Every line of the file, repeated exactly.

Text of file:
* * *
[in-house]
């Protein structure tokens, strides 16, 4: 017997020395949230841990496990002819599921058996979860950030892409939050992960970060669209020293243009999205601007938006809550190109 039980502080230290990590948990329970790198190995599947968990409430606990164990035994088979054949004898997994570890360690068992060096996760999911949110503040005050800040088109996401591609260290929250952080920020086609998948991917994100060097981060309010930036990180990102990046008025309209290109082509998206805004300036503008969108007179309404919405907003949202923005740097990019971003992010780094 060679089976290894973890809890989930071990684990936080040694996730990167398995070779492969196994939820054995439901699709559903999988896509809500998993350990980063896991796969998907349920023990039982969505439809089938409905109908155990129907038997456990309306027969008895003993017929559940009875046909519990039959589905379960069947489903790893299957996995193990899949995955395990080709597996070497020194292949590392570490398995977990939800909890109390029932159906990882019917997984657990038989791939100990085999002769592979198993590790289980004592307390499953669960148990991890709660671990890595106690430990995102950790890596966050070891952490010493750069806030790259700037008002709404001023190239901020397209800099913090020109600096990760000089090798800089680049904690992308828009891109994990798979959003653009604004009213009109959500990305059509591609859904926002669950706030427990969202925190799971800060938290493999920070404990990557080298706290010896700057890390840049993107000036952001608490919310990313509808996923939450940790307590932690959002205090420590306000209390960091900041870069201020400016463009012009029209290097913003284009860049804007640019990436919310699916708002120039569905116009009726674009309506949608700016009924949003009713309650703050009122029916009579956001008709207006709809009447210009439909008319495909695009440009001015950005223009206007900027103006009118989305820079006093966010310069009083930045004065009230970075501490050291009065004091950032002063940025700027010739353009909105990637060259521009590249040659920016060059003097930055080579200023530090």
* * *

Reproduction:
[in-house]
């Protein structure tokens, strides 16, 4: 017997020395949230841990496990002819599921058996979860950030892409939050992960970060669209020293243009999205601007938006809550190109 039980502080230290990590948990329970790198190995599947968990409430606990164990035994088979054949004898997994570890360690068992060096996760999911949110503040005050800040088109996401591609260290929250952080920020086609998948991917994100060097981060309010930036990180990102990046008025309209290109082509998206805004300036503008969108007179309404919405907003949202923005740097990019971003992010780094 060679089976290894973890809890989930071990684990936080040694996730990167398995070779492969196994939820054995439901699709559903999988896509809500998993350990980063896991796969998907349920023990039982969505439809089938409905109908155990129907038997456990309306027969008895003993017929559940009875046909519990039959589905379960069947489903790893299957996995193990899949995955395990080709597996070497020194292949590392570490398995977990939800909890109390029932159906990882019917997984657990038989791939100990085999002769592979198993590790289980004592307390499953669960148990991890709660671990890595106690430990995102950790890596966050070891952490010493750069806030790259700037008002709404001023190239901020397209800099913090020109600096990760000089090798800089680049904690992308828009891109994990798979959003653009604004009213009109959500990305059509591609859904926002669950706030427990969202925190799971800060938290493999920070404990990557080298706290010896700057890390840049993107000036952001608490919310990313509808996923939450940790307590932690959002205090420590306000209390960091900041870069201020400016463009012009029209290097913003284009860049804007640019990436919310699916708002120039569905116009009726674009309506949608700016009924949003009713309650703050009122029916009579956001008709207006709809009447210009439909008319495909695009440009001015950005223009206007900027103006009118989305820079006093966010310069009083930045004065009230970075501490050291009065004091950032002063940025700027010739353009909105990637060259521009590249040659920016060059003097930055080579200023530090």